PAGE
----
What Love Is and Why It Scares Us to Death

All You Need is Love

You probably can’t even read these words without thinking of the Beatles’ song, “All You Need Is Love.” It is a classic. It is enduring because everyone deeply feels its message. In a world that seems to be filled with terrible events in the daily news, we need much more love in our lives. There is something fundamentally right about this, something about love that fills our deepest longings and desires. We see that love is an overflowing response to life that breathes life into others. 

And yet, in practice, unconditional love is the hardest thing to believe or put into practice. In a culture where "sex is easy but love is hard," unconditional love seems absurd. Why is that? Well, to begin with, we really don't understand what love is. We have separated love from commitment, from its sacred bond.

Love is something greater than a feeling. It is greater than infatuation or lust. Love is an unfailing commitment to someone completely different than yourself, regardless of the outcome. Love is a verb. Love is specifically a commitment to be vulnerable which, quite frankly, scares the heck out of us. To commit yourself to love and be loved is to commit to dying to yourself by being completely vulnerable and open.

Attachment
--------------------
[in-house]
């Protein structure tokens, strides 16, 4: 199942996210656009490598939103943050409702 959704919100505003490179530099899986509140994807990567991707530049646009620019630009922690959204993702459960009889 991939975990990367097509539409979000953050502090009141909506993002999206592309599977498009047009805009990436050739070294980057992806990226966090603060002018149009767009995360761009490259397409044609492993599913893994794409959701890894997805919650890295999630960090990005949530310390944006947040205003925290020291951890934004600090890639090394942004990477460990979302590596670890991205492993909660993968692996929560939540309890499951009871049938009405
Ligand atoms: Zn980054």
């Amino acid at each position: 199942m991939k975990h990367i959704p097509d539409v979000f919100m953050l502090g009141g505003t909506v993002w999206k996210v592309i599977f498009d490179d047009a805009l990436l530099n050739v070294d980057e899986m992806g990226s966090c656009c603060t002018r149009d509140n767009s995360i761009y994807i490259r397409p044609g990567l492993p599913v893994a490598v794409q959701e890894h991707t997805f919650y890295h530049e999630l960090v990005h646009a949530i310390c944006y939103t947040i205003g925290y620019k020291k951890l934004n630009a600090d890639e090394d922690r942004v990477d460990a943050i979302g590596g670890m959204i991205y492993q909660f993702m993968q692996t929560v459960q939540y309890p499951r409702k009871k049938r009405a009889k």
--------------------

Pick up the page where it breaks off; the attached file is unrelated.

To love at all is to be vulnerable. Love anything and your heart will be wrung and possibly broken. If you want to make sure of keeping it intact you must give it to no one, not even an animal. Wrap it carefully round with hobbies and little luxuries; avoid all entanglements. Lock it up safe in the casket or coffin of your selfishness. But in that casket, safe, dark, motionless, airless, it will change. It will not be broken; it will become unbreakable, impenetrable, irredeemable. To love is to be vulnerable (C.S. Lewis, The Four Loves)

Love is this radical commitment to never allow the brokenness of others (or ourselves!) undermine our desire and act of self-giving sacrifice. Love never fails. It gives what is lacking in others, not from need or duty but from delight. Love dies to self out of a desire to see others live. This is inherently what love does, even when it is not reciprocated. 

Love Can’t Be Bought